JUBA: More than a million people in South Sudan have been forced from their homes during more than three months of fighting, with conditions continuing to worsen, the United Nations has warned. “In the 100 days since the start of the conflict in South Sudan, over 1 million people have fled their homes,” the United Nations Office for the Coordination of Humanitarian Affairs (OCHA) said in a report late Friday.
Over 800,000 people have been displaced inside South Sudan, while almost 255,000 have fled as refugees to neighboring countries of Ethiopia, Kenya, Uganda and Sudan, the U.N. said.
Violence erupted in South Sudan on December 15 between forces loyal to President Salva Kiir and fighters loosely allied to former Vice President Riek Machar.
A cease-fire between government and rebel forces inked in January is in tatters, with fighting ongoing.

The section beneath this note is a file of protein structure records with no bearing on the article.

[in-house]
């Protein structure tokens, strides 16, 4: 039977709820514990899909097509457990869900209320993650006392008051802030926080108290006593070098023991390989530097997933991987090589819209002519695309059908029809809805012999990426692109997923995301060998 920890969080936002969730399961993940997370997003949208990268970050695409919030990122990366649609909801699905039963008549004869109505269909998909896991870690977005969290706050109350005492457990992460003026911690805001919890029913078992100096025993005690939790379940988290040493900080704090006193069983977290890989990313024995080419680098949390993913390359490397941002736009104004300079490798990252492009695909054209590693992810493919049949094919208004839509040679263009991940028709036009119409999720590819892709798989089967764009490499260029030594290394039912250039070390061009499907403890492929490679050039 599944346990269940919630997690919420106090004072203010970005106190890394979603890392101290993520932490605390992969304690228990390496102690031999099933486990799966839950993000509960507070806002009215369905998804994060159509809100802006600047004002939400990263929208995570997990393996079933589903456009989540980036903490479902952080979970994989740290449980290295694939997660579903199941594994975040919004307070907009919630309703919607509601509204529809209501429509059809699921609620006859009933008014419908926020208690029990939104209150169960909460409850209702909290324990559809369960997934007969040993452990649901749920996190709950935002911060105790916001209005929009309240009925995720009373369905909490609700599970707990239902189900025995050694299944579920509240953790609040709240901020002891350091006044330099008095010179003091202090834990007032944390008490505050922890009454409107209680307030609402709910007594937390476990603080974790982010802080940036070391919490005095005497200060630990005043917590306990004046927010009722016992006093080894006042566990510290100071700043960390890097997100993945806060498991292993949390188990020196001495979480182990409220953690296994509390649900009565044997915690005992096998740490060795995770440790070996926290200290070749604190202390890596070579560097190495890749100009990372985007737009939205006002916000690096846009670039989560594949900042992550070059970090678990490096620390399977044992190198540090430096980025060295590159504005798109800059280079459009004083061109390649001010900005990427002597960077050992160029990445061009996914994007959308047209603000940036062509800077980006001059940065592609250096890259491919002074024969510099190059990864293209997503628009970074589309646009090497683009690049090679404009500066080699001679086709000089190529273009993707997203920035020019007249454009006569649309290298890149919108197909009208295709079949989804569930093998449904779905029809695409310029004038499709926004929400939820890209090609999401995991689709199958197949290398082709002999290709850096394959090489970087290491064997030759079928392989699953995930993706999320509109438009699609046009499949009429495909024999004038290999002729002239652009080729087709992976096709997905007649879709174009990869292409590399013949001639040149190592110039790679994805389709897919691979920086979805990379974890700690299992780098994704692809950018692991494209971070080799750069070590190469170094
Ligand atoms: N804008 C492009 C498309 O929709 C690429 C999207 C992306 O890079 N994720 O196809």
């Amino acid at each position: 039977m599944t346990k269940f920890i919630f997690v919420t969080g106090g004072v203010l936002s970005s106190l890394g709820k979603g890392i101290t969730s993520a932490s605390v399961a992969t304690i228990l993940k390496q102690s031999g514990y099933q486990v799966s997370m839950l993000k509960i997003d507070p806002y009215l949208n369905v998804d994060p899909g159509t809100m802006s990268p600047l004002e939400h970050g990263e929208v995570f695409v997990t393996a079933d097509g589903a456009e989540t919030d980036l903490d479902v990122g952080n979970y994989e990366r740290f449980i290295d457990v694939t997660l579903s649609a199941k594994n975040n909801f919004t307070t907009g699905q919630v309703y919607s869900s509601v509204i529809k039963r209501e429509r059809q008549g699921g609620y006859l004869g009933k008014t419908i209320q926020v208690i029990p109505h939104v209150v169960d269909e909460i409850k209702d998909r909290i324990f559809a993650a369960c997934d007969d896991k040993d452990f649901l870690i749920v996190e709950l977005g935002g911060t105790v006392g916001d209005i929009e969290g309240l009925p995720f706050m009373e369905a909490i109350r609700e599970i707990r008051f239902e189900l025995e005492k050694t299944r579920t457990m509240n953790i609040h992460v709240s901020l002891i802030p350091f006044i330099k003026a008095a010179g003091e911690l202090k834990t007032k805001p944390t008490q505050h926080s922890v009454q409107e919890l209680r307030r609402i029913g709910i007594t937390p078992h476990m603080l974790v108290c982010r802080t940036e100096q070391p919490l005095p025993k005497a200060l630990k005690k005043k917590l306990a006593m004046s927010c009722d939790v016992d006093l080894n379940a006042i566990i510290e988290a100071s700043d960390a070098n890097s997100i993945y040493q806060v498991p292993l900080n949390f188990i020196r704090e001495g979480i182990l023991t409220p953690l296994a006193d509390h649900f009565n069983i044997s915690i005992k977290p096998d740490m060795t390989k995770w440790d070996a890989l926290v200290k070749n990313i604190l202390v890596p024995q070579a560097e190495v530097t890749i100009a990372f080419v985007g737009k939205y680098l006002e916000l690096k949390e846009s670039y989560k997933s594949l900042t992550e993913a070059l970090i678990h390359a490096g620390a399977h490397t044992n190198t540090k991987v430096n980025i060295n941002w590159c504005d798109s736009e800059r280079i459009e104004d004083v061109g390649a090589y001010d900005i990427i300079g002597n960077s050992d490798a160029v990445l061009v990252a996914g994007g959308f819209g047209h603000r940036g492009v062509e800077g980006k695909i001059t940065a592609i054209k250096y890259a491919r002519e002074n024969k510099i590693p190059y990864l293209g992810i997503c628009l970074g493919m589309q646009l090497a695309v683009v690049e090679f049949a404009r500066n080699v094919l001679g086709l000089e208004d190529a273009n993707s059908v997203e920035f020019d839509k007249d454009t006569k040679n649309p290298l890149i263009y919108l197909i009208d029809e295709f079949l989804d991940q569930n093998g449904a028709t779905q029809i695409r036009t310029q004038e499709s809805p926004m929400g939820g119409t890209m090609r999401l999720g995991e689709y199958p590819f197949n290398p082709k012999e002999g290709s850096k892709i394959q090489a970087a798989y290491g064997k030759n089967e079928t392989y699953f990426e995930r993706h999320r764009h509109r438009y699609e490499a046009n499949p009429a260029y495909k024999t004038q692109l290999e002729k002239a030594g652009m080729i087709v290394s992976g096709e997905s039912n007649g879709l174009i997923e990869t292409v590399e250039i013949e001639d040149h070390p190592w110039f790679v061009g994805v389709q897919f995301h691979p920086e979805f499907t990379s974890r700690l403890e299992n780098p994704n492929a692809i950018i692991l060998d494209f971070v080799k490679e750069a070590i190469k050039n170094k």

“Fighting between government and opposition forces has continued, especially in Jonglei, Unity and Upper Nile state, where towns and rural areas have been ravaged by the violence,” the OCHA report added.
The conflict has caused a “serious deterioration in the food security situation” with some 3.7 million people at high risk, it read.
Peace talks in the Ethiopian capital Addis Ababa have made little progress, with the two sides squabbling in luxury hotels over who could attend negotiations.
Tens of thousands of civilians are sheltering inside U.N. peacekeeper bases fearing revenge attacks, crammed into tiny areas as seasonal heavy rain exacerbates increasingly squalid conditions.
The U.N. estimates five million people are in need of aid, with many rural areas increasingly difficult to reach by road due to the weather.
Huge warehouses of food aid stored for the rainy season have been looted, leading the U.N. World Food Program to begin delivering food and medical supplies through costly air drops. In places without an effective runway the sacks of food are simply dropped out of the back of giant cargo planes.
The head of the U.N. children’s agency in South Sudan, Jonathan Veitch, warned Friday of “worrying signs of malnutrition and disease outbreaks,” insisting that every effort should be made to “avert a humanitarian catastrophe.”